Saturday, December 10, 2011

Ideas and Jellyfish: An Interview with Askin Ozcan

Category: Conversations

Askin OzcanArchitect and author Askin Ozcan is a widely traveled man. Hailing from Turkey, he has been to many countries and carries fond memories of his stay and experiences in various places and cultures. Previously, I interviewed him for his humorous novel The Second Venice. His most recent book is Ideas & Jellyfish, a collection of stories and musings published in India. In the following e-conversation, he talks about travel, adapting to a foreign culture, and of course, ideas that he considers are slippery as jellyfish. 

Ernest: Hello Askin, it’s a pleasure to have you for a chat after a long time. Please tell a little about the publication of Ideas & Jellyfish with an Indian publisher.

Askin: Ideas & Jellyfish is actually a compilation of two of my previous books: Wisdom in Smile and Small Miracles, which were published in the USA. Prakash Books of India, which is a leading publisher and book distributor in India, liked these two books and wanted to select the best stories from both of the books and publish them under the title IDEAS & JELLYFISH. They made a beautiful edition and the book is selling now at more than 500 bookstores and at all major internet bookshops in India. It is 192 pages full of wit and humor and exciting stories.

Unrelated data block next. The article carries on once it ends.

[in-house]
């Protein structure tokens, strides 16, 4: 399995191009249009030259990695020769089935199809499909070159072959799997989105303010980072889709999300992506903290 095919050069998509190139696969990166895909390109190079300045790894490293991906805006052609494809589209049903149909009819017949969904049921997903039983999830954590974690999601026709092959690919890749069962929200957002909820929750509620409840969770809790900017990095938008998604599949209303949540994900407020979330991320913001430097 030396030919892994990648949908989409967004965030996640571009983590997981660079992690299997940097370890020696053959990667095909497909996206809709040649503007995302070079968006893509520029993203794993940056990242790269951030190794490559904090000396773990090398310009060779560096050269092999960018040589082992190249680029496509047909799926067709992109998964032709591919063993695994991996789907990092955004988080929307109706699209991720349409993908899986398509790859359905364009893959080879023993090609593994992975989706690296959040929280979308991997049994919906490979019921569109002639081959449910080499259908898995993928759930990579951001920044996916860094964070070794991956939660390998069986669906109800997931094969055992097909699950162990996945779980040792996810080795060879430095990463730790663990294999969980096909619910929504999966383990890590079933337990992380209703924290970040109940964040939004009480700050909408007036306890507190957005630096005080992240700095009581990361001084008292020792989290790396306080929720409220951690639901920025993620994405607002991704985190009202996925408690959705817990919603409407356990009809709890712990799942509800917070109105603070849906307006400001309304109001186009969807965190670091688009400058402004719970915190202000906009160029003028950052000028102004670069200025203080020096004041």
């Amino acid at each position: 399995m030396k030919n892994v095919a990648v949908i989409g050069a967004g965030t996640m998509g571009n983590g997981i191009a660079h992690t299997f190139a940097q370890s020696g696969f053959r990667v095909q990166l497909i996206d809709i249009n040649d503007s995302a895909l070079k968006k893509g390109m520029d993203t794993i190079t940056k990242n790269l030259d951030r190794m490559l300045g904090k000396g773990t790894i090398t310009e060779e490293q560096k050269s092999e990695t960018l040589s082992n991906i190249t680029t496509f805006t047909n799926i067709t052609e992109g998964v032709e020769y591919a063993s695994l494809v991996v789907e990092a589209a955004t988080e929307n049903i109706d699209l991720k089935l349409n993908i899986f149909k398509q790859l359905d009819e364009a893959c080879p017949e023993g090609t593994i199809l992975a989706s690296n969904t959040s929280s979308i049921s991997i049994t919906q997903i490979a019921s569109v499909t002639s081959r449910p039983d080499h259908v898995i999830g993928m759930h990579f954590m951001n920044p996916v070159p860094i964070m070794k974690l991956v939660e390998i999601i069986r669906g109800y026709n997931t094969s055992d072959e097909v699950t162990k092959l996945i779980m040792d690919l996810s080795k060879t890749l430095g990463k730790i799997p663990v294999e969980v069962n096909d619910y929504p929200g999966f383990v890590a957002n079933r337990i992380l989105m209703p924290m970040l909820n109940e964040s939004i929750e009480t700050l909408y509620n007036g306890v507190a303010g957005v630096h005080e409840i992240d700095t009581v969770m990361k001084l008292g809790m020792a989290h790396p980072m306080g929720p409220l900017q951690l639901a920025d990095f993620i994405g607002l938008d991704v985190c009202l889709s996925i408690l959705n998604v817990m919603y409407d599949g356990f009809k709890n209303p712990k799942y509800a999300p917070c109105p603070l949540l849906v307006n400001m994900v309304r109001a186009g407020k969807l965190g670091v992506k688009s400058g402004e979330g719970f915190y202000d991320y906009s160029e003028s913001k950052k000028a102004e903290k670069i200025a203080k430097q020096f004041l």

Ernest: The most prominent topic in this book is travel and its related, interesting observations. What are some of your most exciting and boring real-life travel experiences?

Askin: Ideas & Jellyfish has some travel related stories, but it also has other stories based on the true happenings or imagination and it has some true-to-the-last word stories of small miracles which happened to me. As for an interesting travel story, I can perhaps mention my spending a week on the beach on Nice (on the deck chairs) during a hot summer month, and had a lovely time. I used to go to the train station where I kept my luggage, to change clothes, and to a luxury hotel’s toilets to shave in the morning. I cannot do this again, as I am too old for such an experience and there are no more deck chairs placed at the beach in Nice either. I used 13 interrail tickets and 12 Eurail tickets of one month each, so I have had actually very many interesting travel experience and of course many unpleasant travel experiences too. Some of these I mentioned in the book. Most boring travel experiences were perhaps when my belongings were stolen at several occasions in my train trips.